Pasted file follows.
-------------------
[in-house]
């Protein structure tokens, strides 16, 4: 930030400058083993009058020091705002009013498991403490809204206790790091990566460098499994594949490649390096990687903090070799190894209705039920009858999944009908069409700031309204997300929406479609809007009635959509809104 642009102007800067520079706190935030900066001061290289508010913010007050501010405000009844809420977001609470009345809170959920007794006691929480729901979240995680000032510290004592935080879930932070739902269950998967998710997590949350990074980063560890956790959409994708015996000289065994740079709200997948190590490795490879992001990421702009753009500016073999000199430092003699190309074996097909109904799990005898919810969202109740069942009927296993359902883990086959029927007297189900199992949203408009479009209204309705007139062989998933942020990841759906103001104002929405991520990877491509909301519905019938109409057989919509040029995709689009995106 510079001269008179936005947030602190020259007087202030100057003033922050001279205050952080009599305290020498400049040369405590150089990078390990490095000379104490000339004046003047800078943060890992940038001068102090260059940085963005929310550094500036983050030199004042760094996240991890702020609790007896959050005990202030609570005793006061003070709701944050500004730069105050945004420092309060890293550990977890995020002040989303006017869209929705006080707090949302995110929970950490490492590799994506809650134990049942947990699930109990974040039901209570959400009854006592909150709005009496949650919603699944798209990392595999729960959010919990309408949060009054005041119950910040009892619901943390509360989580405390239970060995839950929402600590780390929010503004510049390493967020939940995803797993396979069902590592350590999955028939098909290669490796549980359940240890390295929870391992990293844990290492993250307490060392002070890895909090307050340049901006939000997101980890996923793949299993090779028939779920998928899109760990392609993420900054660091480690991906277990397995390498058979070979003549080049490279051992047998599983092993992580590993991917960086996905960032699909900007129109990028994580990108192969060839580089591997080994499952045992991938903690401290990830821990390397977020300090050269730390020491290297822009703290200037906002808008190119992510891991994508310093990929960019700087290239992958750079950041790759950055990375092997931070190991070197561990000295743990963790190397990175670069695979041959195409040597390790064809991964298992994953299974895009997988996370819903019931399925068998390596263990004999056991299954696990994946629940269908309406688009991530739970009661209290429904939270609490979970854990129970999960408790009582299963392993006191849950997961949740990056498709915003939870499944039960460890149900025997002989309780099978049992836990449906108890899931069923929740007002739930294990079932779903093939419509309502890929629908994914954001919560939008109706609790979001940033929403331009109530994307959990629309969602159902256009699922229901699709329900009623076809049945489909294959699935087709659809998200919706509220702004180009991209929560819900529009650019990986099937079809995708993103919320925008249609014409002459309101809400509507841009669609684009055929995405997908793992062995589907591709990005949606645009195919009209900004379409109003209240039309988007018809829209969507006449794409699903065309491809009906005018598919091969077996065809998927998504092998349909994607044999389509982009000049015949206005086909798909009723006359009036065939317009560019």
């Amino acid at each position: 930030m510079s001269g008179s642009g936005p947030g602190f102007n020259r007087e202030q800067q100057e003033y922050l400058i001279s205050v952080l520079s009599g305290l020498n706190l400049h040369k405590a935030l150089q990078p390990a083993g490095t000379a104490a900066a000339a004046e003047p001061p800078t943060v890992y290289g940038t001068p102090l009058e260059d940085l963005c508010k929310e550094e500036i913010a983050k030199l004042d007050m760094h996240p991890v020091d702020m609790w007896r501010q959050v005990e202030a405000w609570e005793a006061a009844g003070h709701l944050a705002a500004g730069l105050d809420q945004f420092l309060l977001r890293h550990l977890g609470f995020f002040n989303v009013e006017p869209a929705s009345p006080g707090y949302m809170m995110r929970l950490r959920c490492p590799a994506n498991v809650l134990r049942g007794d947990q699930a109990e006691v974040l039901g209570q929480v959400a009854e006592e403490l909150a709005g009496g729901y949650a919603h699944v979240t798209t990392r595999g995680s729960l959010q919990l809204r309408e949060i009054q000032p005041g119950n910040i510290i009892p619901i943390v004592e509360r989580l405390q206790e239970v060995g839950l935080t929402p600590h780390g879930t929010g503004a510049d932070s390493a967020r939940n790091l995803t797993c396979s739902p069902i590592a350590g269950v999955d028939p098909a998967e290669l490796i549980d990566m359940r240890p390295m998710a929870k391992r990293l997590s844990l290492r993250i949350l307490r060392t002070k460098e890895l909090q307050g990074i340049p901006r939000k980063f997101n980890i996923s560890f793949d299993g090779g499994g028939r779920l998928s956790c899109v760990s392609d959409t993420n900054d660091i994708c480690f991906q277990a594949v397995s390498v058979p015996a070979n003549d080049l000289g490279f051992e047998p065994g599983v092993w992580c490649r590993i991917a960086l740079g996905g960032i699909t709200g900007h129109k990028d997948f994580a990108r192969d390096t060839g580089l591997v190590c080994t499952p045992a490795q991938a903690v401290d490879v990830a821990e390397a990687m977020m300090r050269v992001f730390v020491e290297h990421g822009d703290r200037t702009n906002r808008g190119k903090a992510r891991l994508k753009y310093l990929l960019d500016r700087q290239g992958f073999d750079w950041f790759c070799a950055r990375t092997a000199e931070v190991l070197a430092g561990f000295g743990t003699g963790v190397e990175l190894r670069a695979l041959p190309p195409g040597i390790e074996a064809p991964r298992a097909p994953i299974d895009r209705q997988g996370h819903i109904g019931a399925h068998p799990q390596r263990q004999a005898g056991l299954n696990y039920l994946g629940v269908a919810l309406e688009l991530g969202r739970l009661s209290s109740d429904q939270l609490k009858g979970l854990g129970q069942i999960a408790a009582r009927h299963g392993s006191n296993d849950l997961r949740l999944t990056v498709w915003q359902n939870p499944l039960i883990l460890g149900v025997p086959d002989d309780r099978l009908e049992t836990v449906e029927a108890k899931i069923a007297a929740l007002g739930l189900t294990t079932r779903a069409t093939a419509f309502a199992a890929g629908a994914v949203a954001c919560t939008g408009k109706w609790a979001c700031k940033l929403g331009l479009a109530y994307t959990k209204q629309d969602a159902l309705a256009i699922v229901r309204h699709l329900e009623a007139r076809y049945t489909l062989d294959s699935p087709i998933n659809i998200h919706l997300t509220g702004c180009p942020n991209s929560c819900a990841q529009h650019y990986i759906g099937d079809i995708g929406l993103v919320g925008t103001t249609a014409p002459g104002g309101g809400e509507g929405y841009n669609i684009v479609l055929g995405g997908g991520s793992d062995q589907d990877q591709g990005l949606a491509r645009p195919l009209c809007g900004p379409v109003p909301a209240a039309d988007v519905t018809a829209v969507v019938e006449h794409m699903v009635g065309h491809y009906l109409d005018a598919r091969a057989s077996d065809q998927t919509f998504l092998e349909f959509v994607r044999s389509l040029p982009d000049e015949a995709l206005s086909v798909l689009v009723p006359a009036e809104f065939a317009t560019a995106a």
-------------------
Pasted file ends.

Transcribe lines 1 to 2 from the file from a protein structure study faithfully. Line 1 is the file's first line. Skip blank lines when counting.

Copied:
[in-house]
């Protein structure tokens, strides 16, 4: 930030400058083993009058020091705002009013498991403490809204206790790091990566460098499994594949490649390096990687903090070799190894209705039920009858999944009908069409700031309204997300929406479609809007009635959509809104 642009102007800067520079706190935030900066001061290289508010913010007050501010405000009844809420977001609470009345809170959920007794006691929480729901979240995680000032510290004592935080879930932070739902269950998967998710997590949350990074980063560890956790959409994708015996000289065994740079709200997948190590490795490879992001990421702009753009500016073999000199430092003699190309074996097909109904799990005898919810969202109740069942009927296993359902883990086959029927007297189900199992949203408009479009209204309705007139062989998933942020990841759906103001104002929405991520990877491509909301519905019938109409057989919509040029995709689009995106 510079001269008179936005947030602190020259007087202030100057003033922050001279205050952080009599305290020498400049040369405590150089990078390990490095000379104490000339004046003047800078943060890992940038001068102090260059940085963005929310550094500036983050030199004042760094996240991890702020609790007896959050005990202030609570005793006061003070709701944050500004730069105050945004420092309060890293550990977890995020002040989303006017869209929705006080707090949302995110929970950490490492590799994506809650134990049942947990699930109990974040039901209570959400009854006592909150709005009496949650919603699944798209990392595999729960959010919990309408949060009054005041119950910040009892619901943390509360989580405390239970060995839950929402600590780390929010503004510049390493967020939940995803797993396979069902590592350590999955028939098909290669490796549980359940240890390295929870391992990293844990290492993250307490060392002070890895909090307050340049901006939000997101980890996923793949299993090779028939779920998928899109760990392609993420900054660091480690991906277990397995390498058979070979003549080049490279051992047998599983092993992580590993991917960086996905960032699909900007129109990028994580990108192969060839580089591997080994499952045992991938903690401290990830821990390397977020300090050269730390020491290297822009703290200037906002808008190119992510891991994508310093990929960019700087290239992958750079950041790759950055990375092997931070190991070197561990000295743990963790190397990175670069695979041959195409040597390790064809991964298992994953299974895009997988996370819903019931399925068998390596263990004999056991299954696990994946629940269908309406688009991530739970009661209290429904939270609490979970854990129970999960408790009582299963392993006191849950997961949740990056498709915003939870499944039960460890149900025997002989309780099978049992836990449906108890899931069923929740007002739930294990079932779903093939419509309502890929629908994914954001919560939008109706609790979001940033929403331009109530994307959990629309969602159902256009699922229901699709329900009623076809049945489909294959699935087709659809998200919706509220702004180009991209929560819900529009650019990986099937079809995708993103919320925008249609014409002459309101809400509507841009669609684009055929995405997908793992062995589907591709990005949606645009195919009209900004379409109003209240039309988007018809829209969507006449794409699903065309491809009906005018598919091969077996065809998927998504092998349909994607044999389509982009000049015949206005086909798909009723006359009036065939317009560019």